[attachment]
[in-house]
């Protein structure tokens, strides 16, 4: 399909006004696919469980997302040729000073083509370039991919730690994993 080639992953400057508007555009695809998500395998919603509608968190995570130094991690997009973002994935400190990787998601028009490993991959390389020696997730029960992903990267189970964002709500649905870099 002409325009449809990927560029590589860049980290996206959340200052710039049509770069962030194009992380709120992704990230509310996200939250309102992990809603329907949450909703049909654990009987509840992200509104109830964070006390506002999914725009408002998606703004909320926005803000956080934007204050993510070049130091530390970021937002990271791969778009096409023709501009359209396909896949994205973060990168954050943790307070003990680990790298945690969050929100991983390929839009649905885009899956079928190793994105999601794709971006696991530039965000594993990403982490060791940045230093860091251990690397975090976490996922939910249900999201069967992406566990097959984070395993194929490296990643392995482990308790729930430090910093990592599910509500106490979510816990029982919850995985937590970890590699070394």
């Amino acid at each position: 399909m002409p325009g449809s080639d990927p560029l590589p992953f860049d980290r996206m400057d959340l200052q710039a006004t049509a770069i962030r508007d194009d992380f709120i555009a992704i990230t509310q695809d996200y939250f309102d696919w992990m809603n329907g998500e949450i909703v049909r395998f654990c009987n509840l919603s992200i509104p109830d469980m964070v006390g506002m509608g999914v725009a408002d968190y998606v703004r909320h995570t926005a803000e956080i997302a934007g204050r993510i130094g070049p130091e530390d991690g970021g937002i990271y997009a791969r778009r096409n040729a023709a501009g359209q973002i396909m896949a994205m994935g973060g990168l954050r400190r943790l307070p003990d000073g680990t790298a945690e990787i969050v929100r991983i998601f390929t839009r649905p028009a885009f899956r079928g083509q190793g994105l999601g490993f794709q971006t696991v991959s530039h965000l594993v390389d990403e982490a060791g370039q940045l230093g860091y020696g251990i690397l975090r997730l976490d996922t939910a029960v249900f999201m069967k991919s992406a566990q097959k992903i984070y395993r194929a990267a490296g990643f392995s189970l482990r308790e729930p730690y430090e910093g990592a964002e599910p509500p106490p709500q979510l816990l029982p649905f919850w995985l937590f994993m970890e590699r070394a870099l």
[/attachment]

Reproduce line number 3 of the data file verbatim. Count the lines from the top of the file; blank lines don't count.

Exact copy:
């Amino acid at each position: 399909m002409p325009g449809s080639d990927p560029l590589p992953f860049d980290r996206m400057d959340l200052q710039a006004t049509a770069i962030r508007d194009d992380f709120i555009a992704i990230t509310q695809d996200y939250f309102d696919w992990m809603n329907g998500e949450i909703v049909r395998f654990c009987n509840l919603s992200i509104p109830d469980m964070v006390g506002m509608g999914v725009a408002d968190y998606v703004r909320h995570t926005a803000e956080i997302a934007g204050r993510i130094g070049p130091e530390d991690g970021g937002i990271y997009a791969r778009r096409n040729a023709a501009g359209q973002i396909m896949a994205m994935g973060g990168l954050r400190r943790l307070p003990d000073g680990t790298a945690e990787i969050v929100r991983i998601f390929t839009r649905p028009a885009f899956r079928g083509q190793g994105l999601g490993f794709q971006t696991v991959s530039h965000l594993v390389d990403e982490a060791g370039q940045l230093g860091y020696g251990i690397l975090r997730l976490d996922t939910a029960v249900f999201m069967k991919s992406a566990q097959k992903i984070y395993r194929a990267a490296g990643f392995s189970l482990r308790e729930p730690y430090e910093g990592a964002e599910p509500p106490p709500q979510l816990l029982p649905f919850w995985l937590f994993m970890e590699r070394a870099l």